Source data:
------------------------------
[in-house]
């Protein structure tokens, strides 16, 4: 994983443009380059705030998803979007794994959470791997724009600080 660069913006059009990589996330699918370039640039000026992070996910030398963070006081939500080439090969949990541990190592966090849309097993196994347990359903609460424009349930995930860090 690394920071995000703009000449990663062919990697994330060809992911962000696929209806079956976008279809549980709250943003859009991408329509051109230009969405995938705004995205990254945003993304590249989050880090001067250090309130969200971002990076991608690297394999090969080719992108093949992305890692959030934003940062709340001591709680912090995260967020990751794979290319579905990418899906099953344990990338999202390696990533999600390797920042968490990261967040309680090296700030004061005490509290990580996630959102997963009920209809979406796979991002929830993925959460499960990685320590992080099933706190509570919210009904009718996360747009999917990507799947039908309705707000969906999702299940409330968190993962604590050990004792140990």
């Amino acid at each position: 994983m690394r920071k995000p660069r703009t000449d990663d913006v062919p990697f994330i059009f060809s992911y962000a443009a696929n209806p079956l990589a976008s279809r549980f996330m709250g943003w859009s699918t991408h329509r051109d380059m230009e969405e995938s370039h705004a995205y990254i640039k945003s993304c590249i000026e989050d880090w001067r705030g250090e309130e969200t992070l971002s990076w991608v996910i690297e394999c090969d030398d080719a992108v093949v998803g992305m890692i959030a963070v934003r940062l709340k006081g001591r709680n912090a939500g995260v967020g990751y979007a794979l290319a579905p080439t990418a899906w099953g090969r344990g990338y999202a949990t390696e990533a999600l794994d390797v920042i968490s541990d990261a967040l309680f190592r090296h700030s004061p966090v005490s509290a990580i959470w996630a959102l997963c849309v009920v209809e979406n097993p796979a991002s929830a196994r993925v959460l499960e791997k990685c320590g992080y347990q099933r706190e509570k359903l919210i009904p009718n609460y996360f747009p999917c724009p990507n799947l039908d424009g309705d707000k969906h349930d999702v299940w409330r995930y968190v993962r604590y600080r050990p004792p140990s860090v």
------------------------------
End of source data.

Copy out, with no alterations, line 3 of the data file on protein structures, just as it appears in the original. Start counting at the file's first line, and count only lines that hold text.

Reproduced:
């Amino acid at each position: 994983m690394r920071k995000p660069r703009t000449d990663d913006v062919p990697f994330i059009f060809s992911y962000a443009a696929n209806p079956l990589a976008s279809r549980f996330m709250g943003w859009s699918t991408h329509r051109d380059m230009e969405e995938s370039h705004a995205y990254i640039k945003s993304c590249i000026e989050d880090w001067r705030g250090e309130e969200t992070l971002s990076w991608v996910i690297e394999c090969d030398d080719a992108v093949v998803g992305m890692i959030a963070v934003r940062l709340k006081g001591r709680n912090a939500g995260v967020g990751y979007a794979l290319a579905p080439t990418a899906w099953g090969r344990g990338y999202a949990t390696e990533a999600l794994d390797v920042i968490s541990d990261a967040l309680f190592r090296h700030s004061p966090v005490s509290a990580i959470w996630a959102l997963c849309v009920v209809e979406n097993p796979a991002s929830a196994r993925v959460l499960e791997k990685c320590g992080y347990q099933r706190e509570k359903l919210i009904p009718n609460y996360f747009p999917c724009p990507n799947l039908d424009g309705d707000k969906h349930d999702v299940w409330r995930y968190v993962r604590y600080r050990p004792p140990s860090v």